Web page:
Poachable, the Seattle-based startup that helps passive job candidates find new jobs both privately and anonymously, has raised another $750,000.
The most recent round includes participation from previous backer Vulcan Capital, and new investor Dawn Lepore, the former Drugstore.com CEO who sits on AOL’s board. Total funding for the 8-month-old company is now $1.8 million.
Poachable, a mix between LinkedIn and Tinder, is built for passive candidates — those that are curious about the next opportunity but aren’t desperate to leave their current role. It helps match a potential employee with an employer who both have already expressed interest in each other.
The service asks interested employees to list their private requirements for a potential new job. From there, they can browse curated preliminary job matches and anonymously “favorite” the ones they like.
Then the service applies a Tinder-like model. When an employer — one that you’ve already “favorited” — likes your anonymous profile, you’ll be sent a notification that allows a communication line to open up between the two parties.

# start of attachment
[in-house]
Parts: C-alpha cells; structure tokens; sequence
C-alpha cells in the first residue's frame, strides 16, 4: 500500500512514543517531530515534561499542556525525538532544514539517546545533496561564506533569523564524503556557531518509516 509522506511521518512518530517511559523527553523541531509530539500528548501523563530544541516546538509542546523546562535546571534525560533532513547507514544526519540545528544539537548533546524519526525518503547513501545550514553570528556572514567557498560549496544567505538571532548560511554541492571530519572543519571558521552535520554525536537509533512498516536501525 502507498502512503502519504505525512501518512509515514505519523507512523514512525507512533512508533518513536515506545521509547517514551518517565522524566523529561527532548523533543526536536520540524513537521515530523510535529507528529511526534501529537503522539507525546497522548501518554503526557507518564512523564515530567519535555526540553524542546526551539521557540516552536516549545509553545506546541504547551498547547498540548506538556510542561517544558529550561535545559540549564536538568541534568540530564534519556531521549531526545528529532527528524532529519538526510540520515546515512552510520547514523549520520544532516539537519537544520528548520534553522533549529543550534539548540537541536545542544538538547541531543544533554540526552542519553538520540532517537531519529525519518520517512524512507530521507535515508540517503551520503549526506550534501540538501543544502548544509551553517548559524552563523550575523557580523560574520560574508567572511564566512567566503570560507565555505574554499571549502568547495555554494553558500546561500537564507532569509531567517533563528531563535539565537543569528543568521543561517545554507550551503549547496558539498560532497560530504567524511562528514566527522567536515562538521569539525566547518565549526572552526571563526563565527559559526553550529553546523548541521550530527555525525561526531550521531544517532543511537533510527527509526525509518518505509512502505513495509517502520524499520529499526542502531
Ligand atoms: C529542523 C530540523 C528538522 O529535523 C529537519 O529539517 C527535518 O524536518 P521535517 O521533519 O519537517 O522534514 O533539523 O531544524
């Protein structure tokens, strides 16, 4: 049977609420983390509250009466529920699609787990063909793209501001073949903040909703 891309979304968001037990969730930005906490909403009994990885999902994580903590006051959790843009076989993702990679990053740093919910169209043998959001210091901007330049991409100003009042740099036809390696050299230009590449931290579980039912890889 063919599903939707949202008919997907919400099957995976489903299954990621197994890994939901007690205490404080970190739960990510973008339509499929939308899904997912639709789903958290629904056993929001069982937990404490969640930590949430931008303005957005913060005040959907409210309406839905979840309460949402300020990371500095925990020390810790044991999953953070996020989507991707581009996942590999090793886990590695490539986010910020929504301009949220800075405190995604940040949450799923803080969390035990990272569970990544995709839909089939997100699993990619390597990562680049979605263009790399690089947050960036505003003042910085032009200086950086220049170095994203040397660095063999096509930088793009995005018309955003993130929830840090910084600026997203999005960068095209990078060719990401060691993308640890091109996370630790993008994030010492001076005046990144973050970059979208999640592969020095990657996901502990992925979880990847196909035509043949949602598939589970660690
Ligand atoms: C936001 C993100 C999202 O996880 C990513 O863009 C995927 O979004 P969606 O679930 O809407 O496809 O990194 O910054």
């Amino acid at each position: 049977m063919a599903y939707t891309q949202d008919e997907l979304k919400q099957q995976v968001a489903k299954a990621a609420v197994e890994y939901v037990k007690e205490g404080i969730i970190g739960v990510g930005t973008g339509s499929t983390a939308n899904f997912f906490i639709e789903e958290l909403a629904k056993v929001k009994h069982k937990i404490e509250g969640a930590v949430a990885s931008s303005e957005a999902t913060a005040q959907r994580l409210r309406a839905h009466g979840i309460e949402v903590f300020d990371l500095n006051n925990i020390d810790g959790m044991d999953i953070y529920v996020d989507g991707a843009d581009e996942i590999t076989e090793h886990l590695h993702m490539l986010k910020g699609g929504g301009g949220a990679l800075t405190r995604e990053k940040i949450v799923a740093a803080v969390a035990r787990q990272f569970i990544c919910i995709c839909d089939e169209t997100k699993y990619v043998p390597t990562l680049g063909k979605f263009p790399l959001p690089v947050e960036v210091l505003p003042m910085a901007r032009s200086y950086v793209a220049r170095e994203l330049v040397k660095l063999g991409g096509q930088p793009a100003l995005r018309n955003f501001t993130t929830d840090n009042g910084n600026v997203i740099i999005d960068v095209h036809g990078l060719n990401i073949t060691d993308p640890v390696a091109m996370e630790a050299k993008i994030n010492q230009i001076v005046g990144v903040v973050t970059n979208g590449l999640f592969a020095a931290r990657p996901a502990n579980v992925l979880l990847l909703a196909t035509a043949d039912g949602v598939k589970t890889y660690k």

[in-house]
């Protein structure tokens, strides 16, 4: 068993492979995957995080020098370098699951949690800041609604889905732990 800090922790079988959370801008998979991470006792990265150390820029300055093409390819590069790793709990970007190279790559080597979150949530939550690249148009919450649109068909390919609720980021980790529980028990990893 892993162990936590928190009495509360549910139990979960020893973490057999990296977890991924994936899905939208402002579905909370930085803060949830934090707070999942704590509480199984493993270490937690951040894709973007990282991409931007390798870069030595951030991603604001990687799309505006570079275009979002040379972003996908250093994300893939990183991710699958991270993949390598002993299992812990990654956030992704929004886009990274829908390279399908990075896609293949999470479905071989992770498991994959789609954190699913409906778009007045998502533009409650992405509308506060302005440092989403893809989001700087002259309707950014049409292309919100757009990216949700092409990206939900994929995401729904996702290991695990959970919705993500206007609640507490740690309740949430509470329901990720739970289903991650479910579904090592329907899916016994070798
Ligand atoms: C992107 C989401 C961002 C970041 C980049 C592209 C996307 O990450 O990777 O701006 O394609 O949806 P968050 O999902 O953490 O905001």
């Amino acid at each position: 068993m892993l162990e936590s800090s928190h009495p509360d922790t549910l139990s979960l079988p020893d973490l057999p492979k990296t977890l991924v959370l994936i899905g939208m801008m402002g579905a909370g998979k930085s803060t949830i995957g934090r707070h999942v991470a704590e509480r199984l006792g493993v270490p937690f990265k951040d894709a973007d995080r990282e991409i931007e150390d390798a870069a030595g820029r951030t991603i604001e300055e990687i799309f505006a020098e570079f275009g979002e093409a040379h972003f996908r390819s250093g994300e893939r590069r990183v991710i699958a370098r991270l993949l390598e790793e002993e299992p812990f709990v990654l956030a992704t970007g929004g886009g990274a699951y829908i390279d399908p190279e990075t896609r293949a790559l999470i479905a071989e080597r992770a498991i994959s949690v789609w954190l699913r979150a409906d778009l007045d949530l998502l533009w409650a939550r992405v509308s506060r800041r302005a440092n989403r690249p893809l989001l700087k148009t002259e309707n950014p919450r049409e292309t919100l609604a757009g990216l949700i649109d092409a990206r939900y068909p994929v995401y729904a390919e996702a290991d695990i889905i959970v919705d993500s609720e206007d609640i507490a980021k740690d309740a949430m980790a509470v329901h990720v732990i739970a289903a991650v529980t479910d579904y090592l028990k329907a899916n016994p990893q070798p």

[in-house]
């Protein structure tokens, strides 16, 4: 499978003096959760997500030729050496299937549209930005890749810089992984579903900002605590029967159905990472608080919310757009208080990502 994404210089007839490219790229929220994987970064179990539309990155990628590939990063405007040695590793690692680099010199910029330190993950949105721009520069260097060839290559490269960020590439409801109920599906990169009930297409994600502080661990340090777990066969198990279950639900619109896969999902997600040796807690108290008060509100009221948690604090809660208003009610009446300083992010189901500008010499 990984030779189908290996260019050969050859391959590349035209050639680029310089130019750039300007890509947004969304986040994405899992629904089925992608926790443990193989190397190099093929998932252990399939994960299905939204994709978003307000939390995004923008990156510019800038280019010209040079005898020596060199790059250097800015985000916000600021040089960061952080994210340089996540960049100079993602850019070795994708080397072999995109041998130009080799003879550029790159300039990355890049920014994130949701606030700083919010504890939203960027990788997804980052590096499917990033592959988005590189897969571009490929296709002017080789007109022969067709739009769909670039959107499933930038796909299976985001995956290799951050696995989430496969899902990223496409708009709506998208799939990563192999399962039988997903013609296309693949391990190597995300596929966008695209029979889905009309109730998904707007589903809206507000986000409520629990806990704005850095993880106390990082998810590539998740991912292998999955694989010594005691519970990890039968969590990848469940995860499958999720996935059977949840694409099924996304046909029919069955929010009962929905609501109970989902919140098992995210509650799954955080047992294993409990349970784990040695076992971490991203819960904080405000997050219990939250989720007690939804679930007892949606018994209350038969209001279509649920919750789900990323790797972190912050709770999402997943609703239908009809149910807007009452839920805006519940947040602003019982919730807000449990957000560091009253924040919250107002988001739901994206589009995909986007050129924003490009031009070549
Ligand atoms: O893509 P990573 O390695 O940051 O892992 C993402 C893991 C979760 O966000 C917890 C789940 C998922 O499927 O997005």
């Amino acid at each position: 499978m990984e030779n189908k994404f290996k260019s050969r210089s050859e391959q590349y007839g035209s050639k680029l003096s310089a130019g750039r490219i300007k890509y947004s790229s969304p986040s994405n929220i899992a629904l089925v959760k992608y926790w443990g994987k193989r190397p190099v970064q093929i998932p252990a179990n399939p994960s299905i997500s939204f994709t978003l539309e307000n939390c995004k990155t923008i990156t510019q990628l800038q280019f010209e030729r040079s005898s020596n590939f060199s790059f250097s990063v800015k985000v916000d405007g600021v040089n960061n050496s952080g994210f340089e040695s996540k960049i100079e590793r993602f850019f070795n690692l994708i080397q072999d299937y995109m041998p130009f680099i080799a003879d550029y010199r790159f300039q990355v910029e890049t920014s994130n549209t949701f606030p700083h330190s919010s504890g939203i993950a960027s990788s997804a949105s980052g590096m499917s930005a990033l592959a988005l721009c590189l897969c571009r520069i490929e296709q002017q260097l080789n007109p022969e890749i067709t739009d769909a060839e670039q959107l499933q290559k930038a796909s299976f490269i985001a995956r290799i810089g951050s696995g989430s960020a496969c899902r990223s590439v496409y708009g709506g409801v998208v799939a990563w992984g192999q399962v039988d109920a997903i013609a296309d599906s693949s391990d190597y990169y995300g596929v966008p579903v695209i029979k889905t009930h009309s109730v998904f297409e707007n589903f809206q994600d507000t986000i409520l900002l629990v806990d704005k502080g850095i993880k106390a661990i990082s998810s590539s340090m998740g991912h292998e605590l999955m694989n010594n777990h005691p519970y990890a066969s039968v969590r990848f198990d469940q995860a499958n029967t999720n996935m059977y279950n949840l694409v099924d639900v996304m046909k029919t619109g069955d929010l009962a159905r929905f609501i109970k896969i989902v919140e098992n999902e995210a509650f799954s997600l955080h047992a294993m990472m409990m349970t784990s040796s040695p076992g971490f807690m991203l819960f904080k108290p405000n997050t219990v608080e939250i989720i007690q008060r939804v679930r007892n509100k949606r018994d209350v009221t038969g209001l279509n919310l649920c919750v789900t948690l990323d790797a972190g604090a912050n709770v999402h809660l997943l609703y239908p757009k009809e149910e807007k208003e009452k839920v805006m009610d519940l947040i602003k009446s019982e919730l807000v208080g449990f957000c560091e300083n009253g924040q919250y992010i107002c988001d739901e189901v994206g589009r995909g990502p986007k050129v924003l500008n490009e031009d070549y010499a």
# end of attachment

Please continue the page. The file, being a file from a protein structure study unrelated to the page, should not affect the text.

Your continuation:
Poachable now has 35,000 users and is helping recruiters at more than 1,000 companies like Facebook, Amazon, and Microsoft find new hires.
“Having seen technology companies of all sizes over the years, one thing is consistent: they are all in a battle to attract top talent and there’s always more demand than supply,” Lepore said in a statement. “Poachable helps employers reach the most sought after candidates in a really smart way and their adoption by so many top companies speaks volumes.”
The company noted a recent study that showed how 75 percent of workers who found new jobs in the past three months didn’t actively apply for a job. Poachable co-founder and CEO Tom Leung said that “this signifies a massive shift in the way highly skilled workers are finding new jobs and companies are sourcing talent.”
“Poachable is uniquely positioned to provide recruiters and passive candidates targeted, anonymous job matchmaking that yields better long-term results for both parties,” he said in a statement.
Leung his co-founder, Ian Shafer, head of engineering, first teamed up to launch a startup called Yabbly back in 2012 to provide a platform for product-oriented reviews and Q&As. The startup pivoted last year when it debuted a website similar to Reddit’s Ask-Me-Anything service, in which individuals field a variety of questions online, dishing the inside scoop on a diverse set of topics.
But then in July, the pair again switched gears and started Poachable. Leung detailed the entrepreneurial lessons he’s learned over the past few years in this guest post on GeekWire.